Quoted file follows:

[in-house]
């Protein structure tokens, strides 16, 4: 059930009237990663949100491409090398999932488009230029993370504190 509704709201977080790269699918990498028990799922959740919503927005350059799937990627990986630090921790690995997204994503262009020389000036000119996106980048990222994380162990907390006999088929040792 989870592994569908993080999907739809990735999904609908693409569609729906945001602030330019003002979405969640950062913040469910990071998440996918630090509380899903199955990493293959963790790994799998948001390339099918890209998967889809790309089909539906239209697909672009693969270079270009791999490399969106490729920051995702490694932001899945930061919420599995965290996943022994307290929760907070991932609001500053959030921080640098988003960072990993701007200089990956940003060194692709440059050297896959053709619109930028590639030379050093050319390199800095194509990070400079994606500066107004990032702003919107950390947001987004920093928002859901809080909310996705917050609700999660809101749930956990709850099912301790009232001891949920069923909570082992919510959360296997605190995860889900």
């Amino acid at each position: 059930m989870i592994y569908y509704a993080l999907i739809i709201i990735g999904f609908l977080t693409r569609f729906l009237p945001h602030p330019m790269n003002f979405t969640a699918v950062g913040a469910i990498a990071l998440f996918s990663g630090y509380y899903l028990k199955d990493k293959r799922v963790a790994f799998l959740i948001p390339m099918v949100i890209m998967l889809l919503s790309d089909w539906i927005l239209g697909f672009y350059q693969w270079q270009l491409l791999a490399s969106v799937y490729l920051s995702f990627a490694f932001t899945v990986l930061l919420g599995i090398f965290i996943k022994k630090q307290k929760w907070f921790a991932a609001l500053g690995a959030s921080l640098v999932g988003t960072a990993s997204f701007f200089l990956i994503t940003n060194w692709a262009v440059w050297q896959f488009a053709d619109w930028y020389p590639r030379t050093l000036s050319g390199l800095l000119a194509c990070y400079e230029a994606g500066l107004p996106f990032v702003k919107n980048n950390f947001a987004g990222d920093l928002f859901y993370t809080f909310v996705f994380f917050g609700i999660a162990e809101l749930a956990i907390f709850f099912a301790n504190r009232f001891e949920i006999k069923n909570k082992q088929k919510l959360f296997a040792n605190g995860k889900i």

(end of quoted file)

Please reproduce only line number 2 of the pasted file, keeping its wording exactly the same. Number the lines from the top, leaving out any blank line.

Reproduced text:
């Protein structure tokens, strides 16, 4: 059930009237990663949100491409090398999932488009230029993370504190 509704709201977080790269699918990498028990799922959740919503927005350059799937990627990986630090921790690995997204994503262009020389000036000119996106980048990222994380162990907390006999088929040792 989870592994569908993080999907739809990735999904609908693409569609729906945001602030330019003002979405969640950062913040469910990071998440996918630090509380899903199955990493293959963790790994799998948001390339099918890209998967889809790309089909539906239209697909672009693969270079270009791999490399969106490729920051995702490694932001899945930061919420599995965290996943022994307290929760907070991932609001500053959030921080640098988003960072990993701007200089990956940003060194692709440059050297896959053709619109930028590639030379050093050319390199800095194509990070400079994606500066107004990032702003919107950390947001987004920093928002859901809080909310996705917050609700999660809101749930956990709850099912301790009232001891949920069923909570082992919510959360296997605190995860889900």